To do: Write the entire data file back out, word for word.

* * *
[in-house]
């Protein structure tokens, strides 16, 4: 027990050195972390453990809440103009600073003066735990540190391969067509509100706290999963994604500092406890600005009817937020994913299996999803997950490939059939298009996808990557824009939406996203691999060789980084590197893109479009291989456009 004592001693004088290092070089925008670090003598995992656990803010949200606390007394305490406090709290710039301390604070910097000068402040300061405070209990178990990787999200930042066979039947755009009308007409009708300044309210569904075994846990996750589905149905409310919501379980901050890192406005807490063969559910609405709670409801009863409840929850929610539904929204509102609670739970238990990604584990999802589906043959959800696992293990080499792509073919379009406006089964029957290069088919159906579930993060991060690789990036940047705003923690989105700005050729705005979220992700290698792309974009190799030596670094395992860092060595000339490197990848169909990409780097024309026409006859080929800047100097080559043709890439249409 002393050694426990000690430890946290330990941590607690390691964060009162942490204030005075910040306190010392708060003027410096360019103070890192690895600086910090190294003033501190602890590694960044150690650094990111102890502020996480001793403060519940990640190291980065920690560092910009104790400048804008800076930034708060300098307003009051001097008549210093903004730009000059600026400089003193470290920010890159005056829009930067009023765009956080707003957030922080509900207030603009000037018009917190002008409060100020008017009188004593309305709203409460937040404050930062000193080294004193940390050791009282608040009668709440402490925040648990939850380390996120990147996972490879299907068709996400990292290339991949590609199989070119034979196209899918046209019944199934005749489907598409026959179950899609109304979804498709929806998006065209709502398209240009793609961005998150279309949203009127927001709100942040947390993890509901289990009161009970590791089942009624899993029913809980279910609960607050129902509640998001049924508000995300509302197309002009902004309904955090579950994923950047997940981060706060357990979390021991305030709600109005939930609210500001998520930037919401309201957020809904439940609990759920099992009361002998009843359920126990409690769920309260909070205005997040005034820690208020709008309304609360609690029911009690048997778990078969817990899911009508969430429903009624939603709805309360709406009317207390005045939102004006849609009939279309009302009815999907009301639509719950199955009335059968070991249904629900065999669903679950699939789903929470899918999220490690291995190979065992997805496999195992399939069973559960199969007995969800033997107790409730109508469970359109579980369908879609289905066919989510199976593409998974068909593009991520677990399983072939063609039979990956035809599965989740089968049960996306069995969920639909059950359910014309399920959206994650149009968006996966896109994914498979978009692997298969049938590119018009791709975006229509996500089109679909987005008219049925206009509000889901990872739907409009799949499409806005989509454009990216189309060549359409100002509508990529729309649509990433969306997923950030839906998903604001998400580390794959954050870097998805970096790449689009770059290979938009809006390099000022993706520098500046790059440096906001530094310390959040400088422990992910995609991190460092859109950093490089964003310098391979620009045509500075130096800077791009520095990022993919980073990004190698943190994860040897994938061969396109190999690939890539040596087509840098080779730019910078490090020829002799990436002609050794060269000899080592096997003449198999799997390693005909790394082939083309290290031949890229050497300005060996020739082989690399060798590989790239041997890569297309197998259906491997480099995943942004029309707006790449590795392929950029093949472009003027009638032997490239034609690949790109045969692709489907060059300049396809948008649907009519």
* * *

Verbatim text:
[in-house]
């Protein structure tokens, strides 16, 4: 027990050195972390453990809440103009600073003066735990540190391969067509509100706290999963994604500092406890600005009817937020994913299996999803997950490939059939298009996808990557824009939406996203691999060789980084590197893109479009291989456009 004592001693004088290092070089925008670090003598995992656990803010949200606390007394305490406090709290710039301390604070910097000068402040300061405070209990178990990787999200930042066979039947755009009308007409009708300044309210569904075994846990996750589905149905409310919501379980901050890192406005807490063969559910609405709670409801009863409840929850929610539904929204509102609670739970238990990604584990999802589906043959959800696992293990080499792509073919379009406006089964029957290069088919159906579930993060991060690789990036940047705003923690989105700005050729705005979220992700290698792309974009190799030596670094395992860092060595000339490197990848169909990409780097024309026409006859080929800047100097080559043709890439249409 002393050694426990000690430890946290330990941590607690390691964060009162942490204030005075910040306190010392708060003027410096360019103070890192690895600086910090190294003033501190602890590694960044150690650094990111102890502020996480001793403060519940990640190291980065920690560092910009104790400048804008800076930034708060300098307003009051001097008549210093903004730009000059600026400089003193470290920010890159005056829009930067009023765009956080707003957030922080509900207030603009000037018009917190002008409060100020008017009188004593309305709203409460937040404050930062000193080294004193940390050791009282608040009668709440402490925040648990939850380390996120990147996972490879299907068709996400990292290339991949590609199989070119034979196209899918046209019944199934005749489907598409026959179950899609109304979804498709929806998006065209709502398209240009793609961005998150279309949203009127927001709100942040947390993890509901289990009161009970590791089942009624899993029913809980279910609960607050129902509640998001049924508000995300509302197309002009902004309904955090579950994923950047997940981060706060357990979390021991305030709600109005939930609210500001998520930037919401309201957020809904439940609990759920099992009361002998009843359920126990409690769920309260909070205005997040005034820690208020709008309304609360609690029911009690048997778990078969817990899911009508969430429903009624939603709805309360709406009317207390005045939102004006849609009939279309009302009815999907009301639509719950199955009335059968070991249904629900065999669903679950699939789903929470899918999220490690291995190979065992997805496999195992399939069973559960199969007995969800033997107790409730109508469970359109579980369908879609289905066919989510199976593409998974068909593009991520677990399983072939063609039979990956035809599965989740089968049960996306069995969920639909059950359910014309399920959206994650149009968006996966896109994914498979978009692997298969049938590119018009791709975006229509996500089109679909987005008219049925206009509000889901990872739907409009799949499409806005989509454009990216189309060549359409100002509508990529729309649509990433969306997923950030839906998903604001998400580390794959954050870097998805970096790449689009770059290979938009809006390099000022993706520098500046790059440096906001530094310390959040400088422990992910995609991190460092859109950093490089964003310098391979620009045509500075130096800077791009520095990022993919980073990004190698943190994860040897994938061969396109190999690939890539040596087509840098080779730019910078490090020829002799990436002609050794060269000899080592096997003449198999799997390693005909790394082939083309290290031949890229050497300005060996020739082989690399060798590989790239041997890569297309197998259906491997480099995943942004029309707006790449590795392929950029093949472009003027009638032997490239034609690949790109045969692709489907060059300049396809948008649907009519």